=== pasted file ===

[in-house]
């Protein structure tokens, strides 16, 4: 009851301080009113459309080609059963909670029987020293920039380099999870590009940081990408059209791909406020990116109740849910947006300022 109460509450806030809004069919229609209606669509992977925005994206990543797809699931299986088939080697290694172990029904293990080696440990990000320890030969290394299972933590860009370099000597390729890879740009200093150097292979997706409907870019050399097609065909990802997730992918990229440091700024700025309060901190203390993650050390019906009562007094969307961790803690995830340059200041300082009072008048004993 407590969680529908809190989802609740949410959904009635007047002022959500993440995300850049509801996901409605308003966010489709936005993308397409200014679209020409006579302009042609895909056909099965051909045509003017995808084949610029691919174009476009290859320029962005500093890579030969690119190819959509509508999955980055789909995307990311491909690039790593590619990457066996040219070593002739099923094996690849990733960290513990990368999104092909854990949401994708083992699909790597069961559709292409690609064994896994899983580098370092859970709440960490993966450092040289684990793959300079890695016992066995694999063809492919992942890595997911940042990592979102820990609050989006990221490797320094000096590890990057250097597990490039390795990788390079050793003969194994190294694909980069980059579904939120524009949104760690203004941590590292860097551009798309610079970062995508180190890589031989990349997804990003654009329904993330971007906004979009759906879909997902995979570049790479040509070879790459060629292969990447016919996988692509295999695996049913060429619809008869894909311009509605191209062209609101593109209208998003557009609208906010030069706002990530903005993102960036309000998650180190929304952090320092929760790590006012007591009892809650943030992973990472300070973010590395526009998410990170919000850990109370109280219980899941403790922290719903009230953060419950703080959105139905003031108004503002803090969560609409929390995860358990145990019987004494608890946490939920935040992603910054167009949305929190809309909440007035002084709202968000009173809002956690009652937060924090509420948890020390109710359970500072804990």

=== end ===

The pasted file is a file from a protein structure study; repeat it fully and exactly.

[in-house]
């Protein structure tokens, strides 16, 4: 009851301080009113459309080609059963909670029987020293920039380099999870590009940081990408059209791909406020990116109740849910947006300022 109460509450806030809004069919229609209606669509992977925005994206990543797809699931299986088939080697290694172990029904293990080696440990990000320890030969290394299972933590860009370099000597390729890879740009200093150097292979997706409907870019050399097609065909990802997730992918990229440091700024700025309060901190203390993650050390019906009562007094969307961790803690995830340059200041300082009072008048004993 407590969680529908809190989802609740949410959904009635007047002022959500993440995300850049509801996901409605308003966010489709936005993308397409200014679209020409006579302009042609895909056909099965051909045509003017995808084949610029691919174009476009290859320029962005500093890579030969690119190819959509509508999955980055789909995307990311491909690039790593590619990457066996040219070593002739099923094996690849990733960290513990990368999104092909854990949401994708083992699909790597069961559709292409690609064994896994899983580098370092859970709440960490993966450092040289684990793959300079890695016992066995694999063809492919992942890595997911940042990592979102820990609050989006990221490797320094000096590890990057250097597990490039390795990788390079050793003969194994190294694909980069980059579904939120524009949104760690203004941590590292860097551009798309610079970062995508180190890589031989990349997804990003654009329904993330971007906004979009759906879909997902995979570049790479040509070879790459060629292969990447016919996988692509295999695996049913060429619809008869894909311009509605191209062209609101593109209208998003557009609208906010030069706002990530903005993102960036309000998650180190929304952090320092929760790590006012007591009892809650943030992973990472300070973010590395526009998410990170919000850990109370109280219980899941403790922290719903009230953060419950703080959105139905003031108004503002803090969560609409929390995860358990145990019987004494608890946490939920935040992603910054167009949305929190809309909440007035002084709202968000009173809002956690009652937060924090509420948890020390109710359970500072804990």